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The program I'm coding now makes a pretty huge list of data items.

Now, I can make this list to be global (make available for other functions in other modules) and can be used in all other modules. Or, I can also pass them as a function arguments for the functions in the modules.

Note that, this huge array I'm talking about is not going to get modified in the functions in other modules, they just read data and use it for calculations and data stats etc.

So, of the two methods which has least memory consumption?

If by passing into the functions, if the language makes a local duplicates of the huge list even if the functions doesn't modify it .. that'll be doubling of the memory consumption which is not good thing. If this happens, I can make it global and use it. I got this doubt on memory management of python because when I once wrote a toy language, I included this particular issue.. i.e the argument data gets duplicated only if its edited .. else, it'll always be pointed to the original data.

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arctrix.com/nas/python/gc -- For further reference, I found this very useful. –  VoodooChild92 Jun 18 '12 at 5:42

3 Answers 3

up vote 6 down vote accepted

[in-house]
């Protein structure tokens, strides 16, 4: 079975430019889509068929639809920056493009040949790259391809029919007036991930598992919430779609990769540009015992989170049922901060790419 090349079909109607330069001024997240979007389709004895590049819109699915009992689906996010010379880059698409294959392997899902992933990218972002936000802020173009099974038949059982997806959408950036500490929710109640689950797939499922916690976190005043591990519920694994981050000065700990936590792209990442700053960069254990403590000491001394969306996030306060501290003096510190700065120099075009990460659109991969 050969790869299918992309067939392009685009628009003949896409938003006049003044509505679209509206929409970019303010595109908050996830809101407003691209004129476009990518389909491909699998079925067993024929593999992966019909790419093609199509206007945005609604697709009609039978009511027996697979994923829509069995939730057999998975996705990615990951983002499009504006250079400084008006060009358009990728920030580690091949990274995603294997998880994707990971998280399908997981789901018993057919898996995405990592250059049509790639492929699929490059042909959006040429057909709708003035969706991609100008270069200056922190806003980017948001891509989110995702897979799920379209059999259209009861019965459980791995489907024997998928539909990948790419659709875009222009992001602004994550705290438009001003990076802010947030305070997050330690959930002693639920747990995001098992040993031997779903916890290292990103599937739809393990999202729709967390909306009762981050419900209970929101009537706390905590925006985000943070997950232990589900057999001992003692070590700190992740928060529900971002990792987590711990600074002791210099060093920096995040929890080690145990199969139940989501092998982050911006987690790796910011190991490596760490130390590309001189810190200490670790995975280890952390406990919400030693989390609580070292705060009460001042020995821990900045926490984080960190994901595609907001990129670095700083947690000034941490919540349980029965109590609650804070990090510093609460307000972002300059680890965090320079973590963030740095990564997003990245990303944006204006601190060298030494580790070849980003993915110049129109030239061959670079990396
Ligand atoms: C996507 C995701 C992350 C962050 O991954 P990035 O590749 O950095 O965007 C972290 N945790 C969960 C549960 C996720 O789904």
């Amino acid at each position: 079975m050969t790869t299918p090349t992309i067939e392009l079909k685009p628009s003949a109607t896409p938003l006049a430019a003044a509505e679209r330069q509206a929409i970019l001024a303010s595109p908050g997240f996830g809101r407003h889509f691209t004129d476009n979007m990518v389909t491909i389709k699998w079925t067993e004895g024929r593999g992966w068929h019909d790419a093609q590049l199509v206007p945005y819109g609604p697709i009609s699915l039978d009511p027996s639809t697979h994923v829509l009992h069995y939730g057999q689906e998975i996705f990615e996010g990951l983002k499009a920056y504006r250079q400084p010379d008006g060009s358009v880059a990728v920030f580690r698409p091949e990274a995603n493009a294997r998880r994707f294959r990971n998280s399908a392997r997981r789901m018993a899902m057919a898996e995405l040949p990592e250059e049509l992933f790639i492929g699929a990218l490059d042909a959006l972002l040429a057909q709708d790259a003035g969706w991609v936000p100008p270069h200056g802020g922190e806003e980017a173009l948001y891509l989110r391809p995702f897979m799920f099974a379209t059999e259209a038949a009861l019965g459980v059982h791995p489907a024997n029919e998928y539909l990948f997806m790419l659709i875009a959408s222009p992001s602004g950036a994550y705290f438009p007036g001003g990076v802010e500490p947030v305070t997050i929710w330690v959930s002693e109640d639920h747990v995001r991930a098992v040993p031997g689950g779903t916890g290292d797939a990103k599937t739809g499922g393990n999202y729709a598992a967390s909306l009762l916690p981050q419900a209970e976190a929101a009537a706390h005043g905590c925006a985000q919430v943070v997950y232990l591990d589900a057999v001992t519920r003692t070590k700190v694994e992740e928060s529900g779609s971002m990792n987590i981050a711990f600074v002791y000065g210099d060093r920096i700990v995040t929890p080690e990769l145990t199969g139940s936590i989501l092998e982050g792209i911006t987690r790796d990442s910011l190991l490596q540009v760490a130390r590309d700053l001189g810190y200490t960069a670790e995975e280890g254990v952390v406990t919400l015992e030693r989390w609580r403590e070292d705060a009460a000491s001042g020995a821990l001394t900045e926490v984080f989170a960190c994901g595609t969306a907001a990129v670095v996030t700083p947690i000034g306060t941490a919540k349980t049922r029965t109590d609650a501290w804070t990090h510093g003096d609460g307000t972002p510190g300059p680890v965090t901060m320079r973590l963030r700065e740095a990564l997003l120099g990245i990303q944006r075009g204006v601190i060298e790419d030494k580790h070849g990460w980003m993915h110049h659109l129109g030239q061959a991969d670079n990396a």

Firstly, there's no such thing as a 'global' variable in Python (in the sense that it's automatically available to all modules).

Secondly, Python doesn't duplicate objects when passing to a function. Python variables are really just names that point to objects - when you pass a variable to a function, all that happens is that the function creates a new name that points to the original object. You can read or modify the contents of that object without any copies being made. (Note that if you rebind the name to a different object, the original reference is not changed.)

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The two methods will have the same memory footprint. In python using global variable is considered bad practice, so you should avoid it.

Now to use python you need to understand its object semantics. But a simple example would be:

def modify(aList):
    aList[1] = 18

a = [1, 2, 3]
modify(a)
print a # [1, 18, 3]
b = a
b[2] = 12
print a [1, 18, 12]
print a is b # true

inside modify, the aList refers to the same object than a. Same with b. Every time you modify the element of the list using any label pointing to it, the object is modified. Function calling only pass the labels, not the objects.

a is b allows you to test whether the a and b labels refer to the the object.

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Python variables are references, so pass the name of the array - although strictly you should call it a list (it's what arrays are called in Python). However, I'm disturbed by your wording which implies that you can have it global AND pass it as a parameter. Do one thing or the other. If it is a global then use it as a global, don't mix the two methods (sorry if I misunderstood).

For garbage collection, a good start would be to look at the standard library documentation for the gc module.

There is a bit about memory management in the Python/C API standard doc. Search for "memory Management".

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Sorry. My apologies, it's a list. –  VoodooChild92 Jun 14 '12 at 9:46
    
I actually meant that there're two methods, : one is the usage of the global variable or pass as an argument. –  VoodooChild92 Jun 14 '12 at 9:50

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